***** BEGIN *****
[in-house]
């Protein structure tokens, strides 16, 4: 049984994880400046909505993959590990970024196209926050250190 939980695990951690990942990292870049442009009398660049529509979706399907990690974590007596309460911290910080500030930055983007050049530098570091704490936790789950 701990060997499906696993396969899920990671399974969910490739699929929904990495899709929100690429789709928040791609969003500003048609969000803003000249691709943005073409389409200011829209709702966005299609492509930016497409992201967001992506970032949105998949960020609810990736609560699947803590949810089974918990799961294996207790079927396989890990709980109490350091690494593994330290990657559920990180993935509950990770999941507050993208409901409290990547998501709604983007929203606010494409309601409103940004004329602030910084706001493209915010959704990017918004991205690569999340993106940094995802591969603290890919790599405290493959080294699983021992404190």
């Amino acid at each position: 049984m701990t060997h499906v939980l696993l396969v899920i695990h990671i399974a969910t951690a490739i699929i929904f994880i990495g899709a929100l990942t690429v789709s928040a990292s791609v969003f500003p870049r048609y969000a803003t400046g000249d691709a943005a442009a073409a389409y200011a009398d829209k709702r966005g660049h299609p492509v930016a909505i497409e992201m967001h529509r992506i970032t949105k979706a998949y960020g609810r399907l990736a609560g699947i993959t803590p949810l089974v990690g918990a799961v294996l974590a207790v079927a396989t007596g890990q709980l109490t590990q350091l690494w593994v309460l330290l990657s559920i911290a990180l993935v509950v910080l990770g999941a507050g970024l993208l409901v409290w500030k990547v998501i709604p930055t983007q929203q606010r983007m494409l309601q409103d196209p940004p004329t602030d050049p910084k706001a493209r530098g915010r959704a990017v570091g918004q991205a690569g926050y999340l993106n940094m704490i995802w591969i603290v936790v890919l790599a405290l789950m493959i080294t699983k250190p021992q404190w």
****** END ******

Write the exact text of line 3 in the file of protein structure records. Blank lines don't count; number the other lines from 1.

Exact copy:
């Amino acid at each position: 049984m701990t060997h499906v939980l696993l396969v899920i695990h990671i399974a969910t951690a490739i699929i929904f994880i990495g899709a929100l990942t690429v789709s928040a990292s791609v969003f500003p870049r048609y969000a803003t400046g000249d691709a943005a442009a073409a389409y200011a009398d829209k709702r966005g660049h299609p492509v930016a909505i497409e992201m967001h529509r992506i970032t949105k979706a998949y960020g609810r399907l990736a609560g699947i993959t803590p949810l089974v990690g918990a799961v294996l974590a207790v079927a396989t007596g890990q709980l109490t590990q350091l690494w593994v309460l330290l990657s559920i911290a990180l993935v509950v910080l990770g999941a507050g970024l993208l409901v409290w500030k990547v998501i709604p930055t983007q929203q606010r983007m494409l309601q409103d196209p940004p004329t602030d050049p910084k706001a493209r530098g915010r959704a990017v570091g918004q991205a690569g926050y999340l993106n940094m704490i995802w591969i603290v936790v890919l790599a405290l789950m493959i080294t699983k250190p021992q404190w």